Antisemitism in Armenia: Molotov cocktail thrown at country’s only synagogue

On the morning of October 3, in the Armenian capital, Yerevan, the only synagogue in the country, Mordechai Navi, was attacked.

ASALA_Young took responsibility for the act of vandalism. The organization’s telegram channel, created on the same day, published a video from the scene of the incident, where a man in a cap and hood can be seen pouring red paint on the walls of the synagogue and breaking out the windows.

Judging by the name and logo, ASALA_Young promotes the ideas of the Armenian Secret Army for Liberation of Armenia (ASALA), an Armenian paramilitary organization created in 1975 and recognized by the United States as terrorist.

According to the organization, the “act of intimidation” was prepared by ASALA_Young “to take revenge on Israel and world Jewry for supporting Azerbaijan”.

In their Telegram message, the Armenian radicals promised to take revenge on Jews, including in European countries: “If Jewish rabbis in the USA and Europe continue to support the Aliyev regime, we will continue to burn their synagogues in other countries. Every rabbi will be under our guns… We will start a war against Israeli Jews in Europe, America, Canada, Georgia.”

Israeli state radio Kan reported that the incident was not just an act of vandalism. The attackers threw a Molotov cocktail into the synagogue, planning to set it on fire, but for some reason the incendiary mixture did not ignite.

This is not the first provocation committed in Armenia against the Jewish minority over the past month.

On September 9, on the Jewish Sabbath, during prayer, an unknown Armenian burst into the same Mordechai Navi synagogue and began shouting curses and threats. Despite the incident, Yerevan authorities ignored the need to provide security to protect the only center of the Jewish religious community, although on September 17 the Israeli Ministry of Diaspora Affairs warned that (in Armenia)”there are concerns about… violent attacks against Jewish property in the near future.”The day before the attack, on October 2, the Israeli think tank Begin-Sadat Center wrote: The restoration of Azerbaijan’s sovereignty over the entire territory of Karabakh triggered a wave of anti-Semitism in Armenia.”And the Israeli English-language publication The Jerusalem Post has been talking about “systemic anti-Semitism” of Armenians since 2019 .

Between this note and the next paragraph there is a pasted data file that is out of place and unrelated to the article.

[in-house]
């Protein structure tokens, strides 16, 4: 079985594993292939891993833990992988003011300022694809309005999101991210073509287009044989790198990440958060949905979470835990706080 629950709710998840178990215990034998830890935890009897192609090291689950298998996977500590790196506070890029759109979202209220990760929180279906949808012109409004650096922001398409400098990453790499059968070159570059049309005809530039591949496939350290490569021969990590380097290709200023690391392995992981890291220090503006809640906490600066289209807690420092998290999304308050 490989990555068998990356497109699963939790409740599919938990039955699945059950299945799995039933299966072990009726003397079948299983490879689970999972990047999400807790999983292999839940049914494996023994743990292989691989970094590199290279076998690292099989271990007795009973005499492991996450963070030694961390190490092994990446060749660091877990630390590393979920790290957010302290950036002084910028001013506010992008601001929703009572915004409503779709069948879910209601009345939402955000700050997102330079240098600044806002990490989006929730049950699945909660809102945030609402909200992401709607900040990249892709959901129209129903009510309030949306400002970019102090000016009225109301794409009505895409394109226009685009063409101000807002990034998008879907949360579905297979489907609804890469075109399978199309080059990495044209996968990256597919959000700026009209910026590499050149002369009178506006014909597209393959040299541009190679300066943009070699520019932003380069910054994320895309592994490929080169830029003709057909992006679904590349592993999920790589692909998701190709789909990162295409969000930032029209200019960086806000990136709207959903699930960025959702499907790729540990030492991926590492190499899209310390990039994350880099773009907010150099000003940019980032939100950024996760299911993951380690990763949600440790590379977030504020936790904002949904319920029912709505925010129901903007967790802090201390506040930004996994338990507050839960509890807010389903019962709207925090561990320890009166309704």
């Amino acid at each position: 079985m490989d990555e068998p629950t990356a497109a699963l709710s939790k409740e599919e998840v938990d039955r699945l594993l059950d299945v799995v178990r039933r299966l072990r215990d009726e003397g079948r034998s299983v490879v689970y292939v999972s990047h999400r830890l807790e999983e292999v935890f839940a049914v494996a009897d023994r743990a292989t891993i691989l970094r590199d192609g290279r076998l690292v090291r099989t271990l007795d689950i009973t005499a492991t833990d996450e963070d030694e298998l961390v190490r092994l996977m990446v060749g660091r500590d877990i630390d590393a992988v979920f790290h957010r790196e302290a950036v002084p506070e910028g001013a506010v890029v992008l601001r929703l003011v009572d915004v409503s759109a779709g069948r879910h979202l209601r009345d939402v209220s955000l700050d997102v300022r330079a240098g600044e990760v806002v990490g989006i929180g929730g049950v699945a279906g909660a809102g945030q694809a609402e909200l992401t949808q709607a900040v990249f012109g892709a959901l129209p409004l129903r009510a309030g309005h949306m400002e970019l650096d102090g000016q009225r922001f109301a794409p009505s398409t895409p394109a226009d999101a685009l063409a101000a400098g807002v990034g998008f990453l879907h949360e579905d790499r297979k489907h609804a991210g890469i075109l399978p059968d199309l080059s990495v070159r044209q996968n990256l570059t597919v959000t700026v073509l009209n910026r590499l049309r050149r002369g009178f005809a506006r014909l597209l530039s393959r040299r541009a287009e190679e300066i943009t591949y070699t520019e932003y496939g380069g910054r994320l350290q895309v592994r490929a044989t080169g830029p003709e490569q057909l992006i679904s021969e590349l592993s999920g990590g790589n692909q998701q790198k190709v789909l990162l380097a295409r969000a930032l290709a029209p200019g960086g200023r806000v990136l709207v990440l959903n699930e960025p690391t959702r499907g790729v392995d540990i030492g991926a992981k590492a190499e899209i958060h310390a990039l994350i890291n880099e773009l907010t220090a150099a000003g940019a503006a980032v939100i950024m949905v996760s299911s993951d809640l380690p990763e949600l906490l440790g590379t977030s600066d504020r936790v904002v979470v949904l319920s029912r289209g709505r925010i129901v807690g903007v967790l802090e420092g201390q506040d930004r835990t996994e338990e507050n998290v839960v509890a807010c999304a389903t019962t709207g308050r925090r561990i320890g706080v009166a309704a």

If the Armenian authorities had taken the necessary measures, ASALA_Young members would hardly have been able to freely throw Molotov cocktails at a religious institution.

It is noteworthy that the Armenian law enforcement agencies are still silent about these events, although the head of the CER (Conference of European Rabbis) has already called on the President of Armenia to condemn the attack on the synagogue in Yerevan and“strengthen the security of the Jewish community.”

The main reason for the surge in anti-Semitic sentiments in Armenia was the support of Azerbaijan from the Jewish people, which manifested itself in a recent large-scale media campaign by rabbis from around the world.

Since August 27, about 200 rabbis from Europe, the US, Canada, Latin America, the UK and Israel have actively opposed the use of the terms “Holocaust” and “genocide” by Armenian propaganda to demonize Azerbaijan.

On September 6, fifty rabbis from 19 European countries sent official letters to Armenian Prime Minister Nikol Pashinyan and President Vahagn Khachaturian demanding an “immediate and complete” end to the use of the Holocaust theme by Armenian propaganda “for the sake of achieving any political goals.” Copies of these appeals were sent to the presidents of the European Parliament and the European Commission.

A week and a half later, the largest rabbinical organization in Europe, RCE (Rabbinical Center of Europe), signed by 50 European rabbis, officially sent a similar letter to Israeli President Isaac Herzog, which resulted in widespread coverage in Israeli, Ukrainian and various European media.

In response to the actions of the organized Jewish community, the Armenian diaspora in Europe launched a pressure campaign against rabbis who participated in public statements or signed letters. In addition, Jewish citizens of Yerevan also began to come under pressure (according to the Israeli radio of Israel, Kan, there are only about 200 Jews left in Armenia).

On September 11, Baku rabbi Zamir Isaev called on the last Jews in Armenia to leave the country and move to Azerbaijan, where he guaranteed them citizenship and security.

(Photo: Vacio, via Wikimedia Commons)

Igor Chalenko

Igor Chalenko is an Ukrainian political scientist who heads the Centre for Analysis and Strategies, Ukraine.